The New York Botanical Garden Celebrates its 125th Anniversary with Vibrant New Exhibitions

Daffoldils bloom under flowering pink dogwoods at the New York Botanical Garden.NYC&G: How is the New York Botanical Garden [NYBG] celebrating its 125th birthday?

Gregory Long, NYBG CEO and William C. Steere, Sr., president: We are reopening the lilac collection, which we have been restoring for the past three years. It was originally created in the late 1940s by Marion Cruger Coffin, who designed the gardens at Winterthur. To revamp them, we’ve been working with [garden designer] Shavaun Towers, who specializes in historic landscapes. And on October 15, the new maple collection will open, featuring trees from around the world. Two other initiatives are Green Zone, a community-based composting project, and the Edible Academy, which will make the existing family garden a year-round facility.

In tandem with our anniversary, a new book, The New York Botanical Garden, has just been released by Abrams. And our spring show in the library, “Impressionism: American Gardens on Canvas,” will feature paintings by Childe Hassam, John Singer Sargent, and more.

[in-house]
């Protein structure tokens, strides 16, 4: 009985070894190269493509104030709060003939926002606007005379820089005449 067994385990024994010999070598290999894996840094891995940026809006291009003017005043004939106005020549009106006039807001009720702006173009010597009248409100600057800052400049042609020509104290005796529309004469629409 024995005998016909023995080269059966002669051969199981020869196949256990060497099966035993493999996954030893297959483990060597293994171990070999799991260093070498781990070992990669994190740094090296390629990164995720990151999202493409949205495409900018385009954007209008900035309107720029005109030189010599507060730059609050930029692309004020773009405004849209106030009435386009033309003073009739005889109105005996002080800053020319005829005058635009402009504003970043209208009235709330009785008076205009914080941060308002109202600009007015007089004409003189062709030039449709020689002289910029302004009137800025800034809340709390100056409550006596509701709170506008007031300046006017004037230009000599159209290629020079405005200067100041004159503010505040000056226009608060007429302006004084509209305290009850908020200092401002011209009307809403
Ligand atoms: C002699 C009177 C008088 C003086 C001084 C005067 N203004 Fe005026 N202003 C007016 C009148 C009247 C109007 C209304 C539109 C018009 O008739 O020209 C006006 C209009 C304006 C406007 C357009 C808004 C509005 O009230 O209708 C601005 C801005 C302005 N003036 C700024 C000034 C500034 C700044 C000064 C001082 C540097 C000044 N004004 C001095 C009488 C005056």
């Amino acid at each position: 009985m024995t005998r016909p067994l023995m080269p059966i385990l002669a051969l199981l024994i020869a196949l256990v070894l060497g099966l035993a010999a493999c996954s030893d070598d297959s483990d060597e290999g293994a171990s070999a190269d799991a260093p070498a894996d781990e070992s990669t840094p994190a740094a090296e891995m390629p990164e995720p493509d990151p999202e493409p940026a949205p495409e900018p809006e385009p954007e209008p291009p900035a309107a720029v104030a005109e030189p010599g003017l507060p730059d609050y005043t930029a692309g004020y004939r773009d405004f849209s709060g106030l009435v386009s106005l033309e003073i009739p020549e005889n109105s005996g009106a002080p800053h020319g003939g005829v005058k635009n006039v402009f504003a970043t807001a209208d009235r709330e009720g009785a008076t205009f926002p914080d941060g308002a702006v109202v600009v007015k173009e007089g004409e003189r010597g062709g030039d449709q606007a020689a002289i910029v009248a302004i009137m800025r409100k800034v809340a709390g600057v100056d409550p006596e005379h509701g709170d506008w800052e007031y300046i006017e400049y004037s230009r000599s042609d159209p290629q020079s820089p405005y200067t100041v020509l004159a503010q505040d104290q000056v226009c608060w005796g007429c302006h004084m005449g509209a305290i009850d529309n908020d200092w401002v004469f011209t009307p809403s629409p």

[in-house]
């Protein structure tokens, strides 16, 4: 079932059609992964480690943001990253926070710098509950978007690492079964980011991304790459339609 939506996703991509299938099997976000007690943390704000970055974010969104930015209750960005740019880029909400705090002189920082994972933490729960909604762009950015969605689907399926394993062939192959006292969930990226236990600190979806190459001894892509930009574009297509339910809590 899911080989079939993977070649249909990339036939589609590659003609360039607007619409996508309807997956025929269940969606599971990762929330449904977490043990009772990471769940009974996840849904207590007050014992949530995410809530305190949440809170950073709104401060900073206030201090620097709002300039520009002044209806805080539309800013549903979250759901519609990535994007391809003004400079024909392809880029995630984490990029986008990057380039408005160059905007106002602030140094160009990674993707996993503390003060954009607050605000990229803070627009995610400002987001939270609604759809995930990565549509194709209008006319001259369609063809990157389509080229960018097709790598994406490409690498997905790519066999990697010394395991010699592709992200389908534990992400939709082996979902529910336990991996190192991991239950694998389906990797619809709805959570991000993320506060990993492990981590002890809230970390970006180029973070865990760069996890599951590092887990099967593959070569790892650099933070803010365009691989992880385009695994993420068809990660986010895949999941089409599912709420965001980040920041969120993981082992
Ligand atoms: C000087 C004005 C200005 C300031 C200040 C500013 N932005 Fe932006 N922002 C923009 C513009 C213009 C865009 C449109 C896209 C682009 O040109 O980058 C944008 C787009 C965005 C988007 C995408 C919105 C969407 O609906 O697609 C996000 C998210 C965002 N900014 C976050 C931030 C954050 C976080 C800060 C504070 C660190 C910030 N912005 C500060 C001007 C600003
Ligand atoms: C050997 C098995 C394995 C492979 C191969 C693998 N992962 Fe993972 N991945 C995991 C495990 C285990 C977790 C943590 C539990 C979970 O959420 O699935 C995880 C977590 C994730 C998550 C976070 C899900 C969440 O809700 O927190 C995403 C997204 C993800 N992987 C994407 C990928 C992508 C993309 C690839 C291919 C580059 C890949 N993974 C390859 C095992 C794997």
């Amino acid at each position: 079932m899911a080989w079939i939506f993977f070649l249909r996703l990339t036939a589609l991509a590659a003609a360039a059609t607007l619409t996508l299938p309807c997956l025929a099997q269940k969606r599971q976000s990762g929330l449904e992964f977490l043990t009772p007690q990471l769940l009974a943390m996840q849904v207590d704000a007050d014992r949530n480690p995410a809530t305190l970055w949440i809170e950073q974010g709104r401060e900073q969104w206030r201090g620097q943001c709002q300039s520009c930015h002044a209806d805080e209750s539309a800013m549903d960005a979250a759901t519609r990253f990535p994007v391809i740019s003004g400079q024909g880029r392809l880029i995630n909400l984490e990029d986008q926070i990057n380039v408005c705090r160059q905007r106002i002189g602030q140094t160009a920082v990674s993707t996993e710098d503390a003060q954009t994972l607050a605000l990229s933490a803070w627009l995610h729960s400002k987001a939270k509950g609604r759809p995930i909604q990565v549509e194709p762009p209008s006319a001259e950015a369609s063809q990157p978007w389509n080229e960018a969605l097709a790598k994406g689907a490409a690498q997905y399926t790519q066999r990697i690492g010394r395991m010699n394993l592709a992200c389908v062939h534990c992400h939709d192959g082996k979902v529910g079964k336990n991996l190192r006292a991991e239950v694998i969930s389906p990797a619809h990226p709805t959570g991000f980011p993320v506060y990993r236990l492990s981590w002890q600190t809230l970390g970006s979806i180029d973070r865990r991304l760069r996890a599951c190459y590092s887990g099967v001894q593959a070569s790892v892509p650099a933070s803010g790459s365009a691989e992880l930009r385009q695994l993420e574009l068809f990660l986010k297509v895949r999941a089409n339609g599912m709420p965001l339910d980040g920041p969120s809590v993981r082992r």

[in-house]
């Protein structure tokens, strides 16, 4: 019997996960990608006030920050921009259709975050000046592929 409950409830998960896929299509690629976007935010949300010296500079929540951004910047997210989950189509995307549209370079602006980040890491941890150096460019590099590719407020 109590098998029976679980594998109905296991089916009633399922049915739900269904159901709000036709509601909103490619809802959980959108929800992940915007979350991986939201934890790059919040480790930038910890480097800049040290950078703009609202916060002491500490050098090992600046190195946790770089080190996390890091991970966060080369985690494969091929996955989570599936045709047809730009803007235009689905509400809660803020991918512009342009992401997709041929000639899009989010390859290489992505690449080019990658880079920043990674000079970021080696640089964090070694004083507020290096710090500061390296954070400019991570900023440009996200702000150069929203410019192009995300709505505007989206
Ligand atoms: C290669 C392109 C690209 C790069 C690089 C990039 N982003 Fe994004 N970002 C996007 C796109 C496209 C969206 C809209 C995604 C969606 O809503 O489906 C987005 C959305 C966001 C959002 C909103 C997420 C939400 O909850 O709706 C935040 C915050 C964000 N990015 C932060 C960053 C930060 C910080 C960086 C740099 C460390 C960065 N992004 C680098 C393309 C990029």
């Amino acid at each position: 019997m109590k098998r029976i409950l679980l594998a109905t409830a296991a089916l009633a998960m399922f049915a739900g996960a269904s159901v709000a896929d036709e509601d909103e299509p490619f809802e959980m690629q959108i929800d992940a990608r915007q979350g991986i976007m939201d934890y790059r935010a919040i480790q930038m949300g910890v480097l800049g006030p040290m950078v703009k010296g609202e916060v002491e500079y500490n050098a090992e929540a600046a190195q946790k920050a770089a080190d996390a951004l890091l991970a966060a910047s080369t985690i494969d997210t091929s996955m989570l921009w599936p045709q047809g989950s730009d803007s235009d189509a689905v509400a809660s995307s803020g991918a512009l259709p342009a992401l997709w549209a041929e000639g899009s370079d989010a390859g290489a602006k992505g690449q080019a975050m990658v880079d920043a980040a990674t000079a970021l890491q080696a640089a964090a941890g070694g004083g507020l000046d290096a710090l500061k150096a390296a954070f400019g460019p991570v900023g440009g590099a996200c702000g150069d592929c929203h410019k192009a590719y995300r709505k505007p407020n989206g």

The Japanese chrysanthemum exhibit at the New York Botanical Garden.How has the garden’s focus shifted over the years?
The fundamental mission to learn about and save plants around the world hasn’t changed. However, the world is a more complicated place, and we now play an international role. Today, the research is molecular and genomic. Because of climate change and environmental degradation on an international scale, plants are in so much more danger, and teaching children science has become more important than ever. School groups likely came to the garden 125 years ago, but now 90,000 kids visit the NYBG each year.

Aside from beautiful trees and shrubs, what are some other highlights of the garden?
The herbarium, our collection of more than 7.7 million plant specimens, is the second largest in the world and an essential conservation tool. We routinely have around 80 PhD scientists learning about the world’s plants every day, as well as high school and college interns who are studying science, plant research, and conservation. And we have a PhD program in plant sciences in tandem with six neighboring universities. More than 400 PhDs have come out of the NYBG.

Waterlilies on the conservatory terrace at the New York Botanical Garden.What’s your favorite spot in the garden?
Oh, it really depends on the season and the time of year. At the moment it’s the palm house, but in June it will be the rose garden. There’s something for everyone here.

A version of this article appeared in the April 2016 issue of NYC&G (New York Cottages & Gardens) with the headline: Ever Green.